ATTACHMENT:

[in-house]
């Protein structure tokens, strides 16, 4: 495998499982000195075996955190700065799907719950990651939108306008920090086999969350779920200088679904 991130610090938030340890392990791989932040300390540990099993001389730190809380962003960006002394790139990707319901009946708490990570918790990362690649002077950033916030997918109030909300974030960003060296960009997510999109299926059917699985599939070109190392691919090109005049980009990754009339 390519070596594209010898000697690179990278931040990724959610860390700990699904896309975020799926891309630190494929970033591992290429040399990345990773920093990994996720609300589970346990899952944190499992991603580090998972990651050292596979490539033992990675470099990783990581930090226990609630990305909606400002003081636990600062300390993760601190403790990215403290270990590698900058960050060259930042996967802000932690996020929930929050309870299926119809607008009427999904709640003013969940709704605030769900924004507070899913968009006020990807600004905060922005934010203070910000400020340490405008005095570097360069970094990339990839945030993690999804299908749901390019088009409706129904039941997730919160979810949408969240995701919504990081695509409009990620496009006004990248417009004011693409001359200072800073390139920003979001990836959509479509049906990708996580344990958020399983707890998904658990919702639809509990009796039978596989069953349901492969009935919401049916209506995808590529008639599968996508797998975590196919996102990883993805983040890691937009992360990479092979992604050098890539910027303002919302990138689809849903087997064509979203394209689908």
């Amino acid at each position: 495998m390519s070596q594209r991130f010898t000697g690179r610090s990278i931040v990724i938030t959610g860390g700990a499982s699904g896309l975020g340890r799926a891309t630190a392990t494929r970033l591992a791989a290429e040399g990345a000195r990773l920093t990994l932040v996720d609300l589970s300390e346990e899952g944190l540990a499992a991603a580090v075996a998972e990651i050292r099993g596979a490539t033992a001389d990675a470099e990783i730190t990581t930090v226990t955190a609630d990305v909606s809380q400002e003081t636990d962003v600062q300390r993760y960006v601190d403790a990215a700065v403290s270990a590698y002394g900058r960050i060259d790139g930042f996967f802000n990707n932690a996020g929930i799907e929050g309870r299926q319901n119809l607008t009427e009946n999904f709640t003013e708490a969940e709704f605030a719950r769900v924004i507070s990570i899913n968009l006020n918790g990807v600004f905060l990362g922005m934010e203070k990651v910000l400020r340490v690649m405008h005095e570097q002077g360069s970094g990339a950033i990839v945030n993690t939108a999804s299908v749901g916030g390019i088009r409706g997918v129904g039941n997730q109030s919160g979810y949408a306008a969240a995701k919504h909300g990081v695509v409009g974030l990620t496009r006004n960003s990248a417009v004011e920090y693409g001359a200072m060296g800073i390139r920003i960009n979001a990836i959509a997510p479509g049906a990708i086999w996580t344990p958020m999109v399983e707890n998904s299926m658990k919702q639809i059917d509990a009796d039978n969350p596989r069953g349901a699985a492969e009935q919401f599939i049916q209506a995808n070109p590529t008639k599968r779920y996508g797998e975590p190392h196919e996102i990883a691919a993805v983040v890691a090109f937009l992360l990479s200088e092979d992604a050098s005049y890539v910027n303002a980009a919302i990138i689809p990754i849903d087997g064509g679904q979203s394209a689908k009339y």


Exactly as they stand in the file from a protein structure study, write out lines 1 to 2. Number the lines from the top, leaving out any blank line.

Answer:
[in-house]
């Protein structure tokens, strides 16, 4: 495998499982000195075996955190700065799907719950990651939108306008920090086999969350779920200088679904 991130610090938030340890392990791989932040300390540990099993001389730190809380962003960006002394790139990707319901009946708490990570918790990362690649002077950033916030997918109030909300974030960003060296960009997510999109299926059917699985599939070109190392691919090109005049980009990754009339 390519070596594209010898000697690179990278931040990724959610860390700990699904896309975020799926891309630190494929970033591992290429040399990345990773920093990994996720609300589970346990899952944190499992991603580090998972990651050292596979490539033992990675470099990783990581930090226990609630990305909606400002003081636990600062300390993760601190403790990215403290270990590698900058960050060259930042996967802000932690996020929930929050309870299926119809607008009427999904709640003013969940709704605030769900924004507070899913968009006020990807600004905060922005934010203070910000400020340490405008005095570097360069970094990339990839945030993690999804299908749901390019088009409706129904039941997730919160979810949408969240995701919504990081695509409009990620496009006004990248417009004011693409001359200072800073390139920003979001990836959509479509049906990708996580344990958020399983707890998904658990919702639809509990009796039978596989069953349901492969009935919401049916209506995808590529008639599968996508797998975590196919996102990883993805983040890691937009992360990479092979992604050098890539910027303002919302990138689809849903087997064509979203394209689908």